Thus, you can now take the UI and kernal of the Palm OS, throw it in as a handful of Linux threads and do whatever the heck you want with device driver work. This can really open up the OS for many exotic and vertical hardware devices. In fact, "X&V" has been about the only place that PPC OS has done well since you can get oddball hardware easily working into PPC.
RE: It is a good move.
atrizzah @ 12/13/2004 2:37:06 PM #
Excellent point

Peace Out

Samsung VAPORPHONE running Cobalt planned!

The_Voice_of_Reason @ 12/9/2004 4:09:58 PM #
Samsung will show prototypes in 2005 and then cancel the phone in 2006, right after showing prototypes of a PamOS 7 phone. See a pattern?

Ask yourself: When was the last Samsung PalmOS smartphone released? Right now Sprint is STILL selling an ancient Samsung phone with 66 MHz Dragonball processor, 16 MB RAM and NO expansion slot. For just $600. In the meantime, we've seen 2 or 3 Samsung prototypes that never materialized.

A promise of a Samsung phone means absolutely nothing.

Sony CLIE UX100: 128 MB real RAM, OLED screen. All the PDA anyone really ever wanted.

RE: Samsung VAPORPHONE running Cobalt planned!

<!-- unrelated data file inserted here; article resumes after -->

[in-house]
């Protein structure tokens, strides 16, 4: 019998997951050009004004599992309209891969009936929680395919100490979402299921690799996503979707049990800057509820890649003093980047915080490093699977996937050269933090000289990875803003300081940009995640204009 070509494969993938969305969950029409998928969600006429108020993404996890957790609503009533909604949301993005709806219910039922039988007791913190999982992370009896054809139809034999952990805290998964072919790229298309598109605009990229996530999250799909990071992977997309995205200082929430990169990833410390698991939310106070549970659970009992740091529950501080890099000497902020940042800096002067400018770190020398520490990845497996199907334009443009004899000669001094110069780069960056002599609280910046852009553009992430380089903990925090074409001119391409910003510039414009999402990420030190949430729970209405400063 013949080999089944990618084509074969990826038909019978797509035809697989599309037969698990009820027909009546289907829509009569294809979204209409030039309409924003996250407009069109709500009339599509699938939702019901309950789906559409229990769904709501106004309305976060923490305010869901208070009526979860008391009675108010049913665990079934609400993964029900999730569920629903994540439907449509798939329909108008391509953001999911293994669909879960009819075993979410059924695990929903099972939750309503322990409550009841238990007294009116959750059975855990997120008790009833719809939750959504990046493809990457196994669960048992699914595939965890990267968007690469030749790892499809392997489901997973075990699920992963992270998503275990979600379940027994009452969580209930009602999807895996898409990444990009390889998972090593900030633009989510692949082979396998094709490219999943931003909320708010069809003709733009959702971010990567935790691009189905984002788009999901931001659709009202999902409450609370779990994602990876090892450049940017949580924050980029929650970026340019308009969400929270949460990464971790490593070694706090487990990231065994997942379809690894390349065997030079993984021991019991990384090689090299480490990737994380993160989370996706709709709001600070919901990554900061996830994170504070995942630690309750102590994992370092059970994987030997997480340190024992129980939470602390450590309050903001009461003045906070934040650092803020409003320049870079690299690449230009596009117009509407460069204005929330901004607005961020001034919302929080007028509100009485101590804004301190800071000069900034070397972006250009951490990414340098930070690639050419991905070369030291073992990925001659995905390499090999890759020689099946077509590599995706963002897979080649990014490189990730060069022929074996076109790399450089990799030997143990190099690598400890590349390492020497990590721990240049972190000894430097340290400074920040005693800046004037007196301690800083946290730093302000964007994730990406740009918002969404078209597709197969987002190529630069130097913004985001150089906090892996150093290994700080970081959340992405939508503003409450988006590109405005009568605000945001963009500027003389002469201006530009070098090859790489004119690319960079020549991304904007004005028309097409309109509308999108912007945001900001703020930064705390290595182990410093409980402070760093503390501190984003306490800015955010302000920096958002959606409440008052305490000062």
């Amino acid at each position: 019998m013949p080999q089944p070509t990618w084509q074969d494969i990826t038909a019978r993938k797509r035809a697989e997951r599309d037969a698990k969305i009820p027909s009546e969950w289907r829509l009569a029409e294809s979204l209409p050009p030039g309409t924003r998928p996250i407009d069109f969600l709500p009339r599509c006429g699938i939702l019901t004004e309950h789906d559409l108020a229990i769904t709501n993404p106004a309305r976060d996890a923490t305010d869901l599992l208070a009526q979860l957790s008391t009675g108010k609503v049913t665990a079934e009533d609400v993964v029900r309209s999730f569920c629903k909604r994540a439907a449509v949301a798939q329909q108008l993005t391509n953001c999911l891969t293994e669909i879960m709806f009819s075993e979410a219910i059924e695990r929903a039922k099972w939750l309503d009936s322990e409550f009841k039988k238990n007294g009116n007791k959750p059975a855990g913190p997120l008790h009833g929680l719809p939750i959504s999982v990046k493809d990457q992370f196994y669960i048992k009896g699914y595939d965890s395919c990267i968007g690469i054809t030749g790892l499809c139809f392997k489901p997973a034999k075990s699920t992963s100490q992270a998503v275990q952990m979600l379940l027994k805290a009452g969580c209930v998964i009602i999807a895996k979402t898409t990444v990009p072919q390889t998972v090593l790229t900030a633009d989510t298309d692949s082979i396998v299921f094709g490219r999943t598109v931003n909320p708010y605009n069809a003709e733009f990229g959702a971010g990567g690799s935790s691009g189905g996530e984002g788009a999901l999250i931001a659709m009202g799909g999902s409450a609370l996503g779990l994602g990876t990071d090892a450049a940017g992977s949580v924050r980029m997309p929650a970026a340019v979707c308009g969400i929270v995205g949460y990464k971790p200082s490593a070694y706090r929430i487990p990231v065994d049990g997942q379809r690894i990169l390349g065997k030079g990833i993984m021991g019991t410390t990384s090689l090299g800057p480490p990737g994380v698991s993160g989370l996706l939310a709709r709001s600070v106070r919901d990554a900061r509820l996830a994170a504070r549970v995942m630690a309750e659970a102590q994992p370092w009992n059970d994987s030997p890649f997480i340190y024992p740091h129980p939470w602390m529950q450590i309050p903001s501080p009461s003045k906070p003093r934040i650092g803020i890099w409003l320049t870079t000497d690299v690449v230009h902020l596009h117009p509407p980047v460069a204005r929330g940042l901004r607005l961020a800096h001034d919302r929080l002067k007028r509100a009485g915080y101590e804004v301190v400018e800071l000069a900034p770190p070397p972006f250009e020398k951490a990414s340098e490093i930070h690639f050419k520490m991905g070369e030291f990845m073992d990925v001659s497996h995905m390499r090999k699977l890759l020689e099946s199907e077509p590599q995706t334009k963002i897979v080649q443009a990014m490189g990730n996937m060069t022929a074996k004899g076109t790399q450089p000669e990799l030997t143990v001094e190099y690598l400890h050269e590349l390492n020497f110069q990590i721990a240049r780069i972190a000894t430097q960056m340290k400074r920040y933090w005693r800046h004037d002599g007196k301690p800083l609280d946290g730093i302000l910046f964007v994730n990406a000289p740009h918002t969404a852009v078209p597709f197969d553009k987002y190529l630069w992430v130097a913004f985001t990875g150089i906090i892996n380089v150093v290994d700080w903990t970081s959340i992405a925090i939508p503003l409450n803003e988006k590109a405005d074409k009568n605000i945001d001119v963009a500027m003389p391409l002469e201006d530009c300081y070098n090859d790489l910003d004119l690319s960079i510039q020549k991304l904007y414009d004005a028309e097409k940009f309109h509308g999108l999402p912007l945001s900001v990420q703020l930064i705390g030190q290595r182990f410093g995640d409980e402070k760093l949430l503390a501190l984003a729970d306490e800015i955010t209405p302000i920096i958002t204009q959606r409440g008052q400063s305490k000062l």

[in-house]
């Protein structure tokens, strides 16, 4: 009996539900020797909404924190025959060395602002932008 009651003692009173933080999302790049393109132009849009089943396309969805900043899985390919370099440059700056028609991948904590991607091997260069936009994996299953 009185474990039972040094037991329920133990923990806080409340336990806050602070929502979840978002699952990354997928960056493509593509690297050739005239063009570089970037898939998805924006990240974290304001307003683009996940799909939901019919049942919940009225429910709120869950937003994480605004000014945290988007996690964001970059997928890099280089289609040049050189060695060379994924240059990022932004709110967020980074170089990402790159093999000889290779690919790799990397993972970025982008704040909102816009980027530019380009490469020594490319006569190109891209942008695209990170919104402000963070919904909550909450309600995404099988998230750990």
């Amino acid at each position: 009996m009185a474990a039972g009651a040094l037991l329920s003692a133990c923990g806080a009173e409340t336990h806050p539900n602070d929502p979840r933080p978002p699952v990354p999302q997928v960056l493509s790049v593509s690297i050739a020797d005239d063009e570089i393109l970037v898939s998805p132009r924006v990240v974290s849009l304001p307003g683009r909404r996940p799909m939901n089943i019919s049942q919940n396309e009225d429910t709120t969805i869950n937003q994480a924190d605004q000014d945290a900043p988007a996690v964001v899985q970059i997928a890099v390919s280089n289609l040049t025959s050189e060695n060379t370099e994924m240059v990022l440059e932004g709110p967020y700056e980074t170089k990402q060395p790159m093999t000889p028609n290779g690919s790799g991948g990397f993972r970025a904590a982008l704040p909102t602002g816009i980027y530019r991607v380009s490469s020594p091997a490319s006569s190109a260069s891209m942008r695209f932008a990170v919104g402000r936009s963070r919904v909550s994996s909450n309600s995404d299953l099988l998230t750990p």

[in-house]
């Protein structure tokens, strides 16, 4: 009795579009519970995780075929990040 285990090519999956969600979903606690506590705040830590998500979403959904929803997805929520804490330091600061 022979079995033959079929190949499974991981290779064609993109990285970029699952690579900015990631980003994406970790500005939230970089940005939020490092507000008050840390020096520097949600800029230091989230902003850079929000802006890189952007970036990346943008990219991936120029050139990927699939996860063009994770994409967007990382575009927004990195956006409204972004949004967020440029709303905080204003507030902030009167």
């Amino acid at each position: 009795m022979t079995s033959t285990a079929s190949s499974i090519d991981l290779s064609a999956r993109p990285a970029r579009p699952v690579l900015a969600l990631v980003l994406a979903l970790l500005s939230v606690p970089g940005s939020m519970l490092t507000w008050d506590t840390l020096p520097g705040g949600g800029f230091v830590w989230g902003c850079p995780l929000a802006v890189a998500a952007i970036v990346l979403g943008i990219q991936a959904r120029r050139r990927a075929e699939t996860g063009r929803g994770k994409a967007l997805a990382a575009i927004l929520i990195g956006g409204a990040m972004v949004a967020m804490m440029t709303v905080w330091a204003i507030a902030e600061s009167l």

Sleuth255 @ 12/10/2004 9:04:52 AM #
POS Cobalt is actually a better fit for converged phone devices because of its enhanced security. That's why the first Cobalt device will be a converged phone/pda and why we may never see (want) Cobalt on a regular PDA.

People won't be able to remove operator branding on Cobalt equipped phones you see....

yeah, i'm with drw

echodots @ 12/9/2004 9:09:29 PM #
Yeah, I agree with drw, total posture. It's not like we're going to get any interesting IP from palmOS, just code that the OSC already has. Personally, I'm a Sharp Zaurus tester and Blackberry user (I know, a wild mix; the blackberry is for work (and a POS if you ask me)) so I wouldn't mind seeing some property given to the community to help broaden it's (open source) functionality and userability (not that I'm saying it's completely subpar at this moment... I'm just saying).

Another side point. Isn't it funny that just when the chinese government is cracking down on US companies selling it's products to them, everybody (IBM, palm, etc.) starts moving it's chess pieces in a strategic manor to 'one up' the gov. so to speak and to seize an opportunity while they still can. hhmm. Smart move I guess.